Best of Nature Network for Monday, June 23: Self-genotyping, Research Integrity, and the Drawbacks of Blogrolls

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Nature Network is an online meeting place for scientists all around the world, designed to facilitate discussion, form connections, and keep in touch. The following is the first in a weekly series of articles highlighting the best conversations on Nature Network. Check back here every Monday for a round-up of the previous week’s activity on Nature Network.

Euan Adie, a Nature Network blogger, brings to Nature Network the science blog buzz surrounding California’s recent cease and desist order targeting direct-to-consumer genotyping companies. Euan elaborates that two issues California legislators have with the genotyping companies are that “…that the labs they [genetic companies] outsource to aren’t always licensed and secondly that they’re breaking a Californian law that requires all genetic tests to be ordered by a physician.” The resulting discussion addresses whether physicians are good resources for interpreting genotyping results and whether the government should have the authority to legislate whether individuals can seek to sequence their own DNA.

Pub nights are expanding beyond the London and Boston hubs. New York Nature Network users came together for their third meet-up while Toronto hosted its first. The New York meet up brought together scientists from disciplines as disparate as neuroscience, computer science, and glaciology.

The organizers of The Source Event, a science career fair taking place in London on September 26, 2008 (organized by NatureJobs), have organized a question and answer forum in which attendees can ask speakers about their background and for advice on their own career direction. In one such exchange, Daniel Weekes, a cell biology post-doc, asks Jim Loftus, a research recruitment manager at Pfizer, how an academic researcher, “…how important is previous industrial experience when applying for a job in industry?”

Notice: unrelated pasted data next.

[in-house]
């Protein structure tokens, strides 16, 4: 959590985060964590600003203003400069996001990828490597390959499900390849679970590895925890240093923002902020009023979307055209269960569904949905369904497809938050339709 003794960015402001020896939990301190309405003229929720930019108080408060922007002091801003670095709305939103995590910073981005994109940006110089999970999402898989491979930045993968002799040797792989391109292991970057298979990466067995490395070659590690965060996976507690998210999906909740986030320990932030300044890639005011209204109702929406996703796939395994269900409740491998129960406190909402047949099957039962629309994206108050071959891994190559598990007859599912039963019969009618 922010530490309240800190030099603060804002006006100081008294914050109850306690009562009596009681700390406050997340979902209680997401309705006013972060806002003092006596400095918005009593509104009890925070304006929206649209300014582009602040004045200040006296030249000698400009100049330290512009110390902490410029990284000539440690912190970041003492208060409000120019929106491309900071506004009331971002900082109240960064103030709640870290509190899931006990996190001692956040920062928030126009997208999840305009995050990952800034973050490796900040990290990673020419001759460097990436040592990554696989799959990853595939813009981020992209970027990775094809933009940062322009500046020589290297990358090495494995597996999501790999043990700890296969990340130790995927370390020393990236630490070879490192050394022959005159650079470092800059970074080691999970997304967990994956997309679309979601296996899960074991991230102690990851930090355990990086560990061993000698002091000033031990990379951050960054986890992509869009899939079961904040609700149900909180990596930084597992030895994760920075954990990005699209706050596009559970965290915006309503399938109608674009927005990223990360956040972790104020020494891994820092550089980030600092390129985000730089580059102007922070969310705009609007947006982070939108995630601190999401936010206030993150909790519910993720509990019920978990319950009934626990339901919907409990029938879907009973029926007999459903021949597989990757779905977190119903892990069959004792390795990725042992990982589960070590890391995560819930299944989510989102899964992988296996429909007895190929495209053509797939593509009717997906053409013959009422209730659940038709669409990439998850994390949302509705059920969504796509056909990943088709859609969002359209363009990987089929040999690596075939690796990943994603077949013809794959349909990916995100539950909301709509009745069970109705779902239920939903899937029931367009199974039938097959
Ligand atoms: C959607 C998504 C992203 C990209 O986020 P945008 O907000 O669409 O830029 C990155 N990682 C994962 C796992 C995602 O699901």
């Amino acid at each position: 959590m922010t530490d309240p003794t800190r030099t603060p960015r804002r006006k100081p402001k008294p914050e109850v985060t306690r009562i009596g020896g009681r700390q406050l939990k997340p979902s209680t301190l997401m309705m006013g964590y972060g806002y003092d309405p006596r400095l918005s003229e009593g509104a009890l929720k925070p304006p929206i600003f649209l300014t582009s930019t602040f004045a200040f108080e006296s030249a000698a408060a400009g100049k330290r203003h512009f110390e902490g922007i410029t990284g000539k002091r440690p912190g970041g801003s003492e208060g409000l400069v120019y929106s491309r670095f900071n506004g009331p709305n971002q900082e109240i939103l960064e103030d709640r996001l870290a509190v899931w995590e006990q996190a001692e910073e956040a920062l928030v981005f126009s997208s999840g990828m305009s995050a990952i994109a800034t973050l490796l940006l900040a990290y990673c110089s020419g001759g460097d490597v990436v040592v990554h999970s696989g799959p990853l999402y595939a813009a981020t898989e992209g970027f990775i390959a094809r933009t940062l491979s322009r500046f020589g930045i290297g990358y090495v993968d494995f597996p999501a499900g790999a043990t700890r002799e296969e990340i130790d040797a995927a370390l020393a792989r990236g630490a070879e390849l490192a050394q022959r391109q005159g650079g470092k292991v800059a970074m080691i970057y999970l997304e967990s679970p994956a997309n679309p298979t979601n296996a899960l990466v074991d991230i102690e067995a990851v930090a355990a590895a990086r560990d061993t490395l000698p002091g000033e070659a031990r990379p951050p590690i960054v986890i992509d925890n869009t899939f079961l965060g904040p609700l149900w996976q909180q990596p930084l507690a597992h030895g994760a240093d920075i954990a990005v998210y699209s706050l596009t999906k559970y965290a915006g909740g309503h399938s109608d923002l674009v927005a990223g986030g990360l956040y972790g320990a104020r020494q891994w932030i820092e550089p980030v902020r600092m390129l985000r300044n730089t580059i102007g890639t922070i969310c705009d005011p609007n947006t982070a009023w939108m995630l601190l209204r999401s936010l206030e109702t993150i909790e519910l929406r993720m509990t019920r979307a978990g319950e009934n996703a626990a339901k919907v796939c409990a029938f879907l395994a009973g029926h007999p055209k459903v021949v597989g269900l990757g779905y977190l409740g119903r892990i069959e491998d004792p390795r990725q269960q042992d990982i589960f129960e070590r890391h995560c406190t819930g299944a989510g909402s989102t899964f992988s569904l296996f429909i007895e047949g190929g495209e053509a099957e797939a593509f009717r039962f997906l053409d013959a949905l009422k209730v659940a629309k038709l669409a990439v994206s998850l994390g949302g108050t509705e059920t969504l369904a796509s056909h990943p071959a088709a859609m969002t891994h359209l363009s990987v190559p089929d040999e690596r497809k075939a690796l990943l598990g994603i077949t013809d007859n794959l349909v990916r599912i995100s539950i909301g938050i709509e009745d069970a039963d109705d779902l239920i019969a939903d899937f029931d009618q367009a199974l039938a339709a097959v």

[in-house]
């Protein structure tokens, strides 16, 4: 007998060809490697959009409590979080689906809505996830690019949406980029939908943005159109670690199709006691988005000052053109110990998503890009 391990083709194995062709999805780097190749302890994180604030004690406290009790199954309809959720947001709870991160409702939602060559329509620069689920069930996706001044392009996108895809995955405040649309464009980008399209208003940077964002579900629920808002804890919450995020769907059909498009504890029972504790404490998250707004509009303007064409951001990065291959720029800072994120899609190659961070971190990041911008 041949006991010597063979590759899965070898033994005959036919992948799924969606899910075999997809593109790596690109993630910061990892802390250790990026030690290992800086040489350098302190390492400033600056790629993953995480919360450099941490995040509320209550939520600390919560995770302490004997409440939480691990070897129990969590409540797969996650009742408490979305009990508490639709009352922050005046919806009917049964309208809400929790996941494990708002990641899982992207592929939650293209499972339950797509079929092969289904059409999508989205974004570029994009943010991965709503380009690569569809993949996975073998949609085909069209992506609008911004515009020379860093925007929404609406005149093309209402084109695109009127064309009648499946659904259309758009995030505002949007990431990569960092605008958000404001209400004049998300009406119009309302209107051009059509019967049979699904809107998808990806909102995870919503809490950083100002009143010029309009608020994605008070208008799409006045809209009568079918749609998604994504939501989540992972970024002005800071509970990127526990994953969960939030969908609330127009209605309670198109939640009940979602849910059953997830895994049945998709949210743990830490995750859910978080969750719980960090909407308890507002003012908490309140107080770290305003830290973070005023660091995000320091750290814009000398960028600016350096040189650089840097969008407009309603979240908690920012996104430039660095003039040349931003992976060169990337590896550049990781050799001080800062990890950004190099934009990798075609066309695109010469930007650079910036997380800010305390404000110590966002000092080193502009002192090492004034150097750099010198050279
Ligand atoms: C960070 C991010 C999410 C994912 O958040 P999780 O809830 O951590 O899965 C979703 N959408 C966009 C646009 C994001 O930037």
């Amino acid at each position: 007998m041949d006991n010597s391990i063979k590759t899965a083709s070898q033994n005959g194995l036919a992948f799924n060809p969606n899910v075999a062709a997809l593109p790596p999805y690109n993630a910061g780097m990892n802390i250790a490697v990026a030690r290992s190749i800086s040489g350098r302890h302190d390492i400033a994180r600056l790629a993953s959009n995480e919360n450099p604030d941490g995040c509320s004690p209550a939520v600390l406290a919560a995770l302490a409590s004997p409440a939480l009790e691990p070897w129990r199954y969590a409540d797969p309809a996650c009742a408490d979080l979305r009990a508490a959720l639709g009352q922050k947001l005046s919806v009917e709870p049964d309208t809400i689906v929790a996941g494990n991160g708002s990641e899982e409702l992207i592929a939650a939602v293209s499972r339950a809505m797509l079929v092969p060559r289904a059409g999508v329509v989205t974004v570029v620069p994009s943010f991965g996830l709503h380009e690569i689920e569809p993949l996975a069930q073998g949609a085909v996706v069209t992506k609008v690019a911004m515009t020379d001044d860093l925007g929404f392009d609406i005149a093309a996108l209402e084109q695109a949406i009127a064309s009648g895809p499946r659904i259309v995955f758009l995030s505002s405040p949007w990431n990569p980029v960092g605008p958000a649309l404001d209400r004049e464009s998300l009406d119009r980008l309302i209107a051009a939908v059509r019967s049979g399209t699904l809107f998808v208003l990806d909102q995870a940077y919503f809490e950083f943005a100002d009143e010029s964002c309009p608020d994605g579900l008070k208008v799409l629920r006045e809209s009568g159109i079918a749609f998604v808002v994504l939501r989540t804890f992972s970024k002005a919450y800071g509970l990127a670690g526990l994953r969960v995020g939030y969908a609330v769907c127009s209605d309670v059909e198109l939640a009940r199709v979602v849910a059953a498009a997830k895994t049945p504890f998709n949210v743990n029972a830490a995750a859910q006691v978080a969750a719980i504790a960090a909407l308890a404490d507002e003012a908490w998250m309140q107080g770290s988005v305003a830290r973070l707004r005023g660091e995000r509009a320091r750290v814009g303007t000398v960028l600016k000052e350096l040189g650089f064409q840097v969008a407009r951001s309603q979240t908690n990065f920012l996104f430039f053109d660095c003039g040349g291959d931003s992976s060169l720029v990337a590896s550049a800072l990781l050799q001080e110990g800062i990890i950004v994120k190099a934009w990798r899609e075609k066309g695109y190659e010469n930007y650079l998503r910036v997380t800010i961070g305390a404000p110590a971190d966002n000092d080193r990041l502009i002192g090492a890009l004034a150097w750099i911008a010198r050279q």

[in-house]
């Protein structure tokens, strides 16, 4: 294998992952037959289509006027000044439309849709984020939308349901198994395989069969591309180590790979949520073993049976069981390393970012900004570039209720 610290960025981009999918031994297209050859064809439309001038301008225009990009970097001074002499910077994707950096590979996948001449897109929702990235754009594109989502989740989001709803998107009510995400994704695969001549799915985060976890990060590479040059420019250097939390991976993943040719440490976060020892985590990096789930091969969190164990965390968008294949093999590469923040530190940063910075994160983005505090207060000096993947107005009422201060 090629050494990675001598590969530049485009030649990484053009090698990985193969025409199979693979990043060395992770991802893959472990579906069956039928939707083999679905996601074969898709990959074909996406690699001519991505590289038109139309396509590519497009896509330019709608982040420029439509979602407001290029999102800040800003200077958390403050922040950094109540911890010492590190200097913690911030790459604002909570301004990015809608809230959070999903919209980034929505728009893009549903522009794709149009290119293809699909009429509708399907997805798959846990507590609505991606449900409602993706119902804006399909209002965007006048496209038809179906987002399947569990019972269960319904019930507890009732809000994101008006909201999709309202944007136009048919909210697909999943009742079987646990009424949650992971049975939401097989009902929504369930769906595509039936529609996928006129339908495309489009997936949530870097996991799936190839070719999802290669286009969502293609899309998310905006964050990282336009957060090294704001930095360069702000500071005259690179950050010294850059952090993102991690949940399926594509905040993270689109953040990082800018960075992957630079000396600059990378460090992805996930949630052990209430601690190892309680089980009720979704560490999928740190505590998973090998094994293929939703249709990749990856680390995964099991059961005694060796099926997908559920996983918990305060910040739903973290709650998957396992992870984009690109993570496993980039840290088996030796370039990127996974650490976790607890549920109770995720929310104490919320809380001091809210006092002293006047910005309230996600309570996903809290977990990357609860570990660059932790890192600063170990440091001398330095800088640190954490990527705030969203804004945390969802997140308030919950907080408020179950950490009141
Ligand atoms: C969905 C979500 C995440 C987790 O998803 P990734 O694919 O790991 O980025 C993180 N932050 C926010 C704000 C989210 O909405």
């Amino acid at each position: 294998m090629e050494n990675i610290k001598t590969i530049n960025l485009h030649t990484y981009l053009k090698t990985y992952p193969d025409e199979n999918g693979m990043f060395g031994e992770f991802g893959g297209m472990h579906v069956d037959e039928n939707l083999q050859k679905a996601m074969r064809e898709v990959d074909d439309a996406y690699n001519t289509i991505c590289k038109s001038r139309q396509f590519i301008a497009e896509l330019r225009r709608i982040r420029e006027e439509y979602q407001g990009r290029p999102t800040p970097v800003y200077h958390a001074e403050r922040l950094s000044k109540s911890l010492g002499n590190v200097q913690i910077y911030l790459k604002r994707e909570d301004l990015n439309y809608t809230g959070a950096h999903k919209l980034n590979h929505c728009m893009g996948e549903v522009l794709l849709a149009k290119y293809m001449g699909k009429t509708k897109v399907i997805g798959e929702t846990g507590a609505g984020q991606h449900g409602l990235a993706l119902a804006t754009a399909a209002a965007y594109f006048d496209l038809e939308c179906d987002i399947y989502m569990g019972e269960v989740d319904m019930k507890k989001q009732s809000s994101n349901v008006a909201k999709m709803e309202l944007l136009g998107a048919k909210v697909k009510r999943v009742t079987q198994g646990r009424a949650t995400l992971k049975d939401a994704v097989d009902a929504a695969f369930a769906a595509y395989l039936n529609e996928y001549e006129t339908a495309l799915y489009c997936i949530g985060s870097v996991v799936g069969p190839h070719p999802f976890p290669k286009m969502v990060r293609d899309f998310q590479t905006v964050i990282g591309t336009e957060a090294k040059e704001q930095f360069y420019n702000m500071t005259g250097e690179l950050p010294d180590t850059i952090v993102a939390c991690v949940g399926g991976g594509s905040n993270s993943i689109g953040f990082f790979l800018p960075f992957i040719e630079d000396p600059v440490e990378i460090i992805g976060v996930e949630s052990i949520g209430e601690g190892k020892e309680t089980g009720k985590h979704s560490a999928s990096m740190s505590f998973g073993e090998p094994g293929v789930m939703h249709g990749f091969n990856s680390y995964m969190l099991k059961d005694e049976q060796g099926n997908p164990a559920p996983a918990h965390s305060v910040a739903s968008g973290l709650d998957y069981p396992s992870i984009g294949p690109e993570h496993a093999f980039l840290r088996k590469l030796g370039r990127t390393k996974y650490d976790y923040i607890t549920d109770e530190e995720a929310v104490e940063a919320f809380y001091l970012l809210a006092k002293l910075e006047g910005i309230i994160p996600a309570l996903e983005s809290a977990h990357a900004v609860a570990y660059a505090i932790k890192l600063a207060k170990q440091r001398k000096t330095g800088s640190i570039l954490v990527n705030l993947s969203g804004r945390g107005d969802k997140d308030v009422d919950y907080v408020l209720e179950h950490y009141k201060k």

The recent publication of a Nature commentary on research integrity and the prevalence of academic misconduct, prompted an in-depth discussion of the current framework of regulating scientific fraud and how it may be bettered. In a forum, Brendan Maher, a news editor with Nature, asks, “How could better policies push back against this seeming flood of misconduct?” The conversation continues on Richard Grant’s blog, The Scientist.

The pros and cons of maintaining blogrolls, or lists of links to other blogs, are discussed in the Nature Networks Bloggers Unite forum. Neil Saunders suggests that, “All I get from a blogroll is a very long list of blogs, with obscure titles telling me nothing about their content. Furthermore, a lot of them are likely to be inactive or dead, since the blogroll creator will have realised that maintenance is a complete pain.” Neil suggests that FriendFeed is a better option, while Heather Etchevers and Maxine Clarke volunteer wikis and Connotea as tools for maintaining a community NN group blogroll.

If you’d like to nominate a conversation you’ve read or taken part in on Nature Network for next week’s roundup, please email us at network [at]


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